Coneflowers, shown below with a bumble bee, are one of my favorite native plants. They have a long bloom season, blooming roughly seven months of the year in my zone 8a garden. (From May to the first freeze in middle to late November.)  When researching new plants for your garden, make sure to look at the blooming season and include plants that bloom both early and late.

coneflower with bee

Native plants are very beneficial for pollinators, but one does not need to rely solely on native plants. In fact, I prefer to fill in my seasonal garden with non-native annual flowers, such as zinnias and pentas in the summer. Do include mostly plants that have not been hybridized heavily and avoid plants with “double” blooms as they often produce less pollen. Simple flat flower heads, such as the garlic chive bloom shown below, are best for larger pollinators, while small pollinators will crawl inside a flower bloom. Do plant a variety of bloom colors and sizes, as well as flower types.

butterfly

To specifically help butterflies and moths, plant “host plants,” the plants they will eat while in the larval (caterpillar) stage. Below is a swallowtail butterfly in the larval stage, eating fennel in my garden. Which brings us to the next important thing to do – or rather, not do – to protect pollinators…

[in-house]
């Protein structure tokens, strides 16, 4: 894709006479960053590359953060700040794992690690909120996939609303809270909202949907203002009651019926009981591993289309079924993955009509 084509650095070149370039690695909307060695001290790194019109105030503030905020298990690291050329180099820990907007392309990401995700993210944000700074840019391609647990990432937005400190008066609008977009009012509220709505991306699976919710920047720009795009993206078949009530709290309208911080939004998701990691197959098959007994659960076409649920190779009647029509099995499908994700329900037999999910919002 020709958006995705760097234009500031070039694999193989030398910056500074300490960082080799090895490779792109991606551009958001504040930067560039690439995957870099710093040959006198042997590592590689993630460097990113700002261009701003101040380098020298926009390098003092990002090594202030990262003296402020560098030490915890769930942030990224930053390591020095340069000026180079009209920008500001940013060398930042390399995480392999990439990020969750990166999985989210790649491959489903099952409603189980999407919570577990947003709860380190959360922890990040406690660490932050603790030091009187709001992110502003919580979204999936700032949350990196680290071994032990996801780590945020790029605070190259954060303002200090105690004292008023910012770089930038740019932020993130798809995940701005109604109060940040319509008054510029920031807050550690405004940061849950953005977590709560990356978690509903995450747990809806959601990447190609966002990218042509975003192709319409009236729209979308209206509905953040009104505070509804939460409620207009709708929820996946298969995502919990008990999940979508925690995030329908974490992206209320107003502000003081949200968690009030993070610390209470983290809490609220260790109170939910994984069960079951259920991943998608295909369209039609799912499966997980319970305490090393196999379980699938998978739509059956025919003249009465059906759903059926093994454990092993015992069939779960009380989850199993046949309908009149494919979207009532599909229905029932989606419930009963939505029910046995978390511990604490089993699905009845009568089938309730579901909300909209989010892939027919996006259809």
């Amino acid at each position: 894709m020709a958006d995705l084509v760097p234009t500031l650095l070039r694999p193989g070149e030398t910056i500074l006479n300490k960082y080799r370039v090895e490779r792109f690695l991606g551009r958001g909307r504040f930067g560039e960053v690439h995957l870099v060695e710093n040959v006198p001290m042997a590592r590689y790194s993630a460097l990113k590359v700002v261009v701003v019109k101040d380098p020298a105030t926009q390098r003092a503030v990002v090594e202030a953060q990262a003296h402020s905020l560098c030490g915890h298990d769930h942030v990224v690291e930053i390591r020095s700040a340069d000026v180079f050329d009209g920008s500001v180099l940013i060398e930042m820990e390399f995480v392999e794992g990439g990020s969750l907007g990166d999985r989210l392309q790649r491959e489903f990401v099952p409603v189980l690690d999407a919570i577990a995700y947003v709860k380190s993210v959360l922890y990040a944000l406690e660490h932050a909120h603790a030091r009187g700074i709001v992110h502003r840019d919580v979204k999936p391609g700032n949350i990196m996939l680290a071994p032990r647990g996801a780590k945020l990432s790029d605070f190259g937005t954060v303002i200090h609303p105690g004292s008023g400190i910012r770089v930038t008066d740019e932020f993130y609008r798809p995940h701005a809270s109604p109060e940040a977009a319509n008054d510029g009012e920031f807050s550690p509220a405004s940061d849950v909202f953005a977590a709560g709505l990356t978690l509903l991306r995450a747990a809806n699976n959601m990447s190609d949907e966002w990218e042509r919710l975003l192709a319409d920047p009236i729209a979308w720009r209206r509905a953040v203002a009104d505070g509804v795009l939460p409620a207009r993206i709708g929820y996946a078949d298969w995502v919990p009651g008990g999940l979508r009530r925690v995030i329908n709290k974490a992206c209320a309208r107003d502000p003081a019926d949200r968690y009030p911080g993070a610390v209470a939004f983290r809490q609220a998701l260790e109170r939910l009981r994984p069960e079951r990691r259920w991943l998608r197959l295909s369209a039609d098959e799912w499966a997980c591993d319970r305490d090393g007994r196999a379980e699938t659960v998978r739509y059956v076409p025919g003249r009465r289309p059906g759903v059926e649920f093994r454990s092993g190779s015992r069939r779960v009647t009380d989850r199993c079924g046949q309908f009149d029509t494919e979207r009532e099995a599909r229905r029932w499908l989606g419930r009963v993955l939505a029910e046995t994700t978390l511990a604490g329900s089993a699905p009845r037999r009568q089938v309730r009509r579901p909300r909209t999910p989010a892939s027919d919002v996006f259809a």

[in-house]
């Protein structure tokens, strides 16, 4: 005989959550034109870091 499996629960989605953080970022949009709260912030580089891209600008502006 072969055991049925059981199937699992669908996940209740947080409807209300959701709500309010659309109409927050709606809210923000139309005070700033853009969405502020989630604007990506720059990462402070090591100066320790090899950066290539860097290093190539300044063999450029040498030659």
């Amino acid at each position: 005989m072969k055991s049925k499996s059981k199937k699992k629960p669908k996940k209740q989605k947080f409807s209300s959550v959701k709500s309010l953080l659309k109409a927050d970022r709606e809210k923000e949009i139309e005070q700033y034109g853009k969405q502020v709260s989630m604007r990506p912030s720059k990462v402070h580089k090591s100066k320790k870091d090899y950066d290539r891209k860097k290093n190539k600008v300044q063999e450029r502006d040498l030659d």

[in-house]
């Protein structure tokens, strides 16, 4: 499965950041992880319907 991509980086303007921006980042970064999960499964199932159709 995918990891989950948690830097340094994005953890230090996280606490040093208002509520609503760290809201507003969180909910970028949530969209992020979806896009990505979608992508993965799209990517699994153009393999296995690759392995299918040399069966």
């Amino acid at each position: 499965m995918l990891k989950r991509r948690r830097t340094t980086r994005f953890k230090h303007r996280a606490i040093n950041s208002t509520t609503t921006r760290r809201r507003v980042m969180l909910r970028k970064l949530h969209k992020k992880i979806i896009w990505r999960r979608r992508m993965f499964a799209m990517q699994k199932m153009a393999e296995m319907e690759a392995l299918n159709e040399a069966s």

caterpiller june 1

Do not use pesticides!

More and more studies have come out in the past few years showing how harmful pesticides are for all of our ecosystem, not just the pest they are intended for.

If you want to attract pollinators to your garden, you do need to adopt two very important rules. 1.) Overlook cosmetic damage done by insects in your garden. 2.) Plant extra for the insects to munch on. These two rules actually go hand in hand. The more you plant, the less you will notice a munch here and there…

There are organic methods to control many common garden pests, but I have found in  25 years of organic gardening that nature tends to balance itself out quite well when left to its own.

Pollinators prefer a sunny area, sheltered away from the north wind. (Below, butterflies on fall blooming Gregg’s mist flower.)

butterflies

Pollinators need habitat to roost and to nest, not just to feed. Leaf litter (unraked leaves) is a great place for pollinators to seek cover in the fall and winter. Dead trees, if they can be safely left to rot in place, are a great habitat for pollinators. If a dead tree does need to be removed, consider leaving a portion of it down on the ground. Even a small collection of tree branches and twigs can be beneficial to pollinators on a smaller property. Bee boxes or condos for our native bees can also be constructed from tree branches.